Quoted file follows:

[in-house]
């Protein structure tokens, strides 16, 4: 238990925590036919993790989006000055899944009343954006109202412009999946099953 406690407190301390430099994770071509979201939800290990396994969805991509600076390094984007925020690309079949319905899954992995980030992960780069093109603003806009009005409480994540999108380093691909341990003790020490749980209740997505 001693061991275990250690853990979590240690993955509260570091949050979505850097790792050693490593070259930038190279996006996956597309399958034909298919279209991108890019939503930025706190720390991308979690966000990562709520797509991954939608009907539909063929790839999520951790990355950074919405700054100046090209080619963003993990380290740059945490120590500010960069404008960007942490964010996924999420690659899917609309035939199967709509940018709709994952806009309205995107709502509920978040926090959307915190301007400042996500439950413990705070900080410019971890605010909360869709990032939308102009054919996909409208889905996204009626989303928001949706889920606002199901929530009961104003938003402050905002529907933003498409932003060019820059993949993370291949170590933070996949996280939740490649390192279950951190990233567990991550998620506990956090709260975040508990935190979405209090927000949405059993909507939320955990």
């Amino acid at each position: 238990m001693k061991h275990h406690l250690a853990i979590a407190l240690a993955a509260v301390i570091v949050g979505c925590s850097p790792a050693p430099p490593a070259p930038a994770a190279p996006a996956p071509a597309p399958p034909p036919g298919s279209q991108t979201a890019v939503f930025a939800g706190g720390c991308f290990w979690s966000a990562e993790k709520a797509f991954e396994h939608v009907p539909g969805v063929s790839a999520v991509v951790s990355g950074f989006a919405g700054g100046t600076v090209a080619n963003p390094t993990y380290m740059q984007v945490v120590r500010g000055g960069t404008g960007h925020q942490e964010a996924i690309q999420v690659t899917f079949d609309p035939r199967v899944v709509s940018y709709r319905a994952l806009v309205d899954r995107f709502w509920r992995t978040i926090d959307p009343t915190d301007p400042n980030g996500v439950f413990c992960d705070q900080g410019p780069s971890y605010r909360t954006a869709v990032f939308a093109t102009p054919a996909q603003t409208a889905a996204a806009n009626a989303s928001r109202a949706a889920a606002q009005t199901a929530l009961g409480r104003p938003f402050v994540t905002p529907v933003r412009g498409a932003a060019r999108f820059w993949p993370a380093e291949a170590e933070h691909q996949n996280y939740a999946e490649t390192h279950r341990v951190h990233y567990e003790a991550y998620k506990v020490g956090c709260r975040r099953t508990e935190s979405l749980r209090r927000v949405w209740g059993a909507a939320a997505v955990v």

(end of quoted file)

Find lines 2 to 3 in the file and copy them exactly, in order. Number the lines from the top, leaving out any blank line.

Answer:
């Protein structure tokens, strides 16, 4: 238990925590036919993790989006000055899944009343954006109202412009999946099953 406690407190301390430099994770071509979201939800290990396994969805991509600076390094984007925020690309079949319905899954992995980030992960780069093109603003806009009005409480994540999108380093691909341990003790020490749980209740997505 001693061991275990250690853990979590240690993955509260570091949050979505850097790792050693490593070259930038190279996006996956597309399958034909298919279209991108890019939503930025706190720390991308979690966000990562709520797509991954939608009907539909063929790839999520951790990355950074919405700054100046090209080619963003993990380290740059945490120590500010960069404008960007942490964010996924999420690659899917609309035939199967709509940018709709994952806009309205995107709502509920978040926090959307915190301007400042996500439950413990705070900080410019971890605010909360869709990032939308102009054919996909409208889905996204009626989303928001949706889920606002199901929530009961104003938003402050905002529907933003498409932003060019820059993949993370291949170590933070996949996280939740490649390192279950951190990233567990991550998620506990956090709260975040508990935190979405209090927000949405059993909507939320955990």
């Amino acid at each position: 238990m001693k061991h275990h406690l250690a853990i979590a407190l240690a993955a509260v301390i570091v949050g979505c925590s850097p790792a050693p430099p490593a070259p930038a994770a190279p996006a996956p071509a597309p399958p034909p036919g298919s279209q991108t979201a890019v939503f930025a939800g706190g720390c991308f290990w979690s966000a990562e993790k709520a797509f991954e396994h939608v009907p539909g969805v063929s790839a999520v991509v951790s990355g950074f989006a919405g700054g100046t600076v090209a080619n963003p390094t993990y380290m740059q984007v945490v120590r500010g000055g960069t404008g960007h925020q942490e964010a996924i690309q999420v690659t899917f079949d609309p035939r199967v899944v709509s940018y709709r319905a994952l806009v309205d899954r995107f709502w509920r992995t978040i926090d959307p009343t915190d301007p400042n980030g996500v439950f413990c992960d705070q900080g410019p780069s971890y605010r909360t954006a869709v990032f939308a093109t102009p054919a996909q603003t409208a889905a996204a806009n009626a989303s928001r109202a949706a889920a606002q009005t199901a929530l009961g409480r104003p938003f402050v994540t905002p529907v933003r412009g498409a932003a060019r999108f820059w993949p993370a380093e291949a170590e933070h691909q996949n996280y939740a999946e490649t390192h279950r341990v951190h990233y567990e003790a991550y998620k506990v020490g956090c709260r975040r099953t508990e935190s979405l749980r209090r927000v949405w209740g059993a909507a939320a997505v955990v």